Experts believe that the larvae combat wound infection by ingesting harmful microorganisms which are then destroyed in their gut. There is also evidence that the maggots exude antibacterial chemicals such as allantoin, while larval therapy also seems to stimulate the production of healthy granulation tissue. But with the advent of widespread use of manufactured antibiotics, the practice of larval therapy declined in the 1940s. However, the emergence of an increasing number of antibiotic-resistant bacteria in recent years has prompted clinicians to reconsider nature's own more direct approach, and the work of the SMTL is in the forefront of developments.
In particular, the unit has pioneered the breeding of sterile larvae, at a stroke dealing with the major threat of infection which was present in past use of maggots. Raw liver in the unit's "fly room" is the starting point of a breeding process which is like one of Damien Hirst's early pieces only more hygienic. Eggs from greenbottles, Lucilia sericata, are collected on the liver, then cleaned with similar equipment to that used for producing sterile pharmaceutical products. After hatching, each batch of larvae is then tested for sterility before ending up in one of the small plastic flasks which the SMTL sends out to 50 hospitals in Britain at a cost of around pounds 50 for a container of 200 maggots.
For clinical use, the 2mm-long larvae are introduced into the wound and kept in place using a dressing system designed to fit the particular wound under treatment and prevent the larvae from escaping. The dressing is also designed to protect intact skin from the potent enzymes produced by the larvae to break down flesh for digestion. The number of larvae used depends upon the size of the wound and the amount of dead or infected tissue, with numbers ranging from half-a-dozen up to several hundred. An average dose of larvae can digest around 14 grams of dead tissue a day. The maggots are generally removed after three days when, depending on the condition of the wound, a fresh batch can be added. According to Stephen Thomas, the only downside of larval therapy seems to be a tickling sensation experienced by some patients, and he is quick to scotch fears of maggots staying in the wound to breed, since mature larvae must leave the wound to pupate.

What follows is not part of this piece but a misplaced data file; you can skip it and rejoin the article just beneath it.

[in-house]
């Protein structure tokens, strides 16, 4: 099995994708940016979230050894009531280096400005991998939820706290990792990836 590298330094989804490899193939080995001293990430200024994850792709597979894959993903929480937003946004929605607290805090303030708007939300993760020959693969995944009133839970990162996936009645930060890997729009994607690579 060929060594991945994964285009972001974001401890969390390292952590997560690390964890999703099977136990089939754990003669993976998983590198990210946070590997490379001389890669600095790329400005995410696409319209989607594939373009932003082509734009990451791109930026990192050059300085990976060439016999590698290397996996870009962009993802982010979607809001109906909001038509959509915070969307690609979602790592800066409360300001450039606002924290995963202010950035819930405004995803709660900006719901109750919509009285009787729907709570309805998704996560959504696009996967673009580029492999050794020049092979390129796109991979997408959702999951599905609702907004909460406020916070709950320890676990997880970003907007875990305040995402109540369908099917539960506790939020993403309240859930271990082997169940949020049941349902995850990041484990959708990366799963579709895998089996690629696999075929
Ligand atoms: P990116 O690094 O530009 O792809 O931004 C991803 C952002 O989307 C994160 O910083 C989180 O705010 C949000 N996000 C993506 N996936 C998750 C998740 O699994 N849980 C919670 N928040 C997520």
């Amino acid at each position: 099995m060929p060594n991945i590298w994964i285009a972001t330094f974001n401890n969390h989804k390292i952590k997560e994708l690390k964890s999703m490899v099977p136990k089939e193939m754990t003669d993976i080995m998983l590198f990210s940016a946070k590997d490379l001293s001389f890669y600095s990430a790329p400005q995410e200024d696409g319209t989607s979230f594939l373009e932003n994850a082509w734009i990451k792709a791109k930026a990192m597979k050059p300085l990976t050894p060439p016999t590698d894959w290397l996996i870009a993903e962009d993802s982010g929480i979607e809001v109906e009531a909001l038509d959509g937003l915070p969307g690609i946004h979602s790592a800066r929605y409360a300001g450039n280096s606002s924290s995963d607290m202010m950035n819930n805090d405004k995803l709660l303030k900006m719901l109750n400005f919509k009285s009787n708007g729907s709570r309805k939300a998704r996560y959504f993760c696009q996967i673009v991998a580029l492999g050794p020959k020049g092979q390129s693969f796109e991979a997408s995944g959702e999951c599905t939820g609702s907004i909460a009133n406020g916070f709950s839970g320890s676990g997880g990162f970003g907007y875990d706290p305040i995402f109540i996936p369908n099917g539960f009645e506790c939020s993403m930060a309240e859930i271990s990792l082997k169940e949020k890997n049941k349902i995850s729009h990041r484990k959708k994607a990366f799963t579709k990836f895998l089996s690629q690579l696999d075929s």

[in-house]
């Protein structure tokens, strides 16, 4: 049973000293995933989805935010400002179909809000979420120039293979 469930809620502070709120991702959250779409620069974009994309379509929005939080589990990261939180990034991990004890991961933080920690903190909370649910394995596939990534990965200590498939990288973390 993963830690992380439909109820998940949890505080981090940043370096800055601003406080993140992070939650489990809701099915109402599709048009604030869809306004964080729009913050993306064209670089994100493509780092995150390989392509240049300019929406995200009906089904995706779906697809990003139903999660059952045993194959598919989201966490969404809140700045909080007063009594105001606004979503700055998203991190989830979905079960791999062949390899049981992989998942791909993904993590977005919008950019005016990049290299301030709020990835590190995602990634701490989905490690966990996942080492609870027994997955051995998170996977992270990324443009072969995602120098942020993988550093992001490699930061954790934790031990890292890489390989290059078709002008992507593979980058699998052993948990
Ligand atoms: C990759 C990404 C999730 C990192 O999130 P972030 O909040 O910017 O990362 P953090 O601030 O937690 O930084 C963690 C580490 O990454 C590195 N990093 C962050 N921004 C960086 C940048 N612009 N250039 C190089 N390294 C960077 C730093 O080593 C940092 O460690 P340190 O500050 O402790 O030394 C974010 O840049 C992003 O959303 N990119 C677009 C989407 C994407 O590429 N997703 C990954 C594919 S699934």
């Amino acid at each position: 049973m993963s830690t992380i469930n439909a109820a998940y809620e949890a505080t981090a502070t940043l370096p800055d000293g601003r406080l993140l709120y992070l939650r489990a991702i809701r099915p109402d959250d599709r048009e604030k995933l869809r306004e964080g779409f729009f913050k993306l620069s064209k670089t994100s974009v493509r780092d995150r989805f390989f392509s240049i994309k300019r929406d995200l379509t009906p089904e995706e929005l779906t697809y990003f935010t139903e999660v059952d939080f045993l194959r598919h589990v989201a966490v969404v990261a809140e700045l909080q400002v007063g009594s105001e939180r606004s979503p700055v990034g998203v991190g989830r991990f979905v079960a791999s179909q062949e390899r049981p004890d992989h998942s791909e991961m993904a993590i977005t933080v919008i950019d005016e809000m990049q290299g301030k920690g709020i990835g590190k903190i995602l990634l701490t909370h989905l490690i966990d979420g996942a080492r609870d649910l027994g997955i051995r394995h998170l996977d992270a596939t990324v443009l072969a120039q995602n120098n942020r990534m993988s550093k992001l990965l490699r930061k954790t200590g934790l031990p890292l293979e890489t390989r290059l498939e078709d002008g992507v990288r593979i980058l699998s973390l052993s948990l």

Surprisingly, perhaps, patients seem remarkably tolerant about a treatment which might be expected to arouse strong reactions. Medical staff are even more affirmative with favourable opinions on larval therapy expressed by over 90 per cent in one recent US survey.
While raw liver is a starting point for maggots, it is an end point for a third animal which is making medical waves - the liver fluke, Fasciola hepatica.
Immunologists are on the trail of this parasite, which was first recorded in humans in the 17th century.
The parasite is acquired when humans eat contaminated vegetation. Once inside the intestine, the fluke burrows through the intestinal wall, then moves to the liver where it remains for several weeks, causing extensive perforations and haemorrhaging, before migrating to the immunologically safe environment of the bile ducts, where it matures and releases eggs which pass out in faeces to cause further con- tamination and begin the process again.
But how does the fluke manage to survive the attack of the body's immune response which it triggers on its journey, and its lengthy and damaging stay in the liver? This is the question which is being tackled by researchers such as John Dalton of Dublin City University, with the answer holding out the promise of powerful insights into the workings of the immune system and the creation of new immunological drugs.